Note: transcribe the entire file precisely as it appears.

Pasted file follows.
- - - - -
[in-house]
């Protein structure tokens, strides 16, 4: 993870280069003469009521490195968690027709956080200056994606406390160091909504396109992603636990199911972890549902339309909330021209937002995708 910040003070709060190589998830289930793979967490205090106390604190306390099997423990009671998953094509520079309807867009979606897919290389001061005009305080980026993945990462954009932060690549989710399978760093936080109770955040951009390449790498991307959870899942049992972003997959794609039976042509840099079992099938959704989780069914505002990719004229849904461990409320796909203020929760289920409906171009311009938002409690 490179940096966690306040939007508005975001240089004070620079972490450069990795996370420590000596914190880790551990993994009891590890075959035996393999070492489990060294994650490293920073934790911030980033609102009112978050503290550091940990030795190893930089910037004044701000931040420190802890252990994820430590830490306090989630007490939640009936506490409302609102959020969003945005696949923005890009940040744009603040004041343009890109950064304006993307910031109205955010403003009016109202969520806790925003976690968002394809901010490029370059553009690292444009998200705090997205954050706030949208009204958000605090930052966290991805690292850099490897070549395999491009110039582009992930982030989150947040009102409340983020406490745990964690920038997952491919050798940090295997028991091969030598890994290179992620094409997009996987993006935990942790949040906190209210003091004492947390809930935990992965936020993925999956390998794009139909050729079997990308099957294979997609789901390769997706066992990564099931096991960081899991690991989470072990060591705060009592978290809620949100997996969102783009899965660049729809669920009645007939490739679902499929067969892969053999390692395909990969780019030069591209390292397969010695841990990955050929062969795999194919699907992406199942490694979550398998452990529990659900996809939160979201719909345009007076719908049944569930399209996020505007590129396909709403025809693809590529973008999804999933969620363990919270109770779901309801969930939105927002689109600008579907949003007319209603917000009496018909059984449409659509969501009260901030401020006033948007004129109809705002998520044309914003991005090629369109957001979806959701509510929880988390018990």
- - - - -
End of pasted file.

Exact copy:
[in-house]
């Protein structure tokens, strides 16, 4: 993870280069003469009521490195968690027709956080200056994606406390160091909504396109992603636990199911972890549902339309909330021209937002995708 910040003070709060190589998830289930793979967490205090106390604190306390099997423990009671998953094509520079309807867009979606897919290389001061005009305080980026993945990462954009932060690549989710399978760093936080109770955040951009390449790498991307959870899942049992972003997959794609039976042509840099079992099938959704989780069914505002990719004229849904461990409320796909203020929760289920409906171009311009938002409690 490179940096966690306040939007508005975001240089004070620079972490450069990795996370420590000596914190880790551990993994009891590890075959035996393999070492489990060294994650490293920073934790911030980033609102009112978050503290550091940990030795190893930089910037004044701000931040420190802890252990994820430590830490306090989630007490939640009936506490409302609102959020969003945005696949923005890009940040744009603040004041343009890109950064304006993307910031109205955010403003009016109202969520806790925003976690968002394809901010490029370059553009690292444009998200705090997205954050706030949208009204958000605090930052966290991805690292850099490897070549395999491009110039582009992930982030989150947040009102409340983020406490745990964690920038997952491919050798940090295997028991091969030598890994290179992620094409997009996987993006935990942790949040906190209210003091004492947390809930935990992965936020993925999956390998794009139909050729079997990308099957294979997609789901390769997706066992990564099931096991960081899991690991989470072990060591705060009592978290809620949100997996969102783009899965660049729809669920009645007939490739679902499929067969892969053999390692395909990969780019030069591209390292397969010695841990990955050929062969795999194919699907992406199942490694979550398998452990529990659900996809939160979201719909345009007076719908049944569930399209996020505007590129396909709403025809693809590529973008999804999933969620363990919270109770779901309801969930939105927002689109600008579907949003007319209603917000009496018909059984449409659509969501009260901030401020006033948007004129109809705002998520044309914003991005090629369109957001979806959701509510929880988390018990």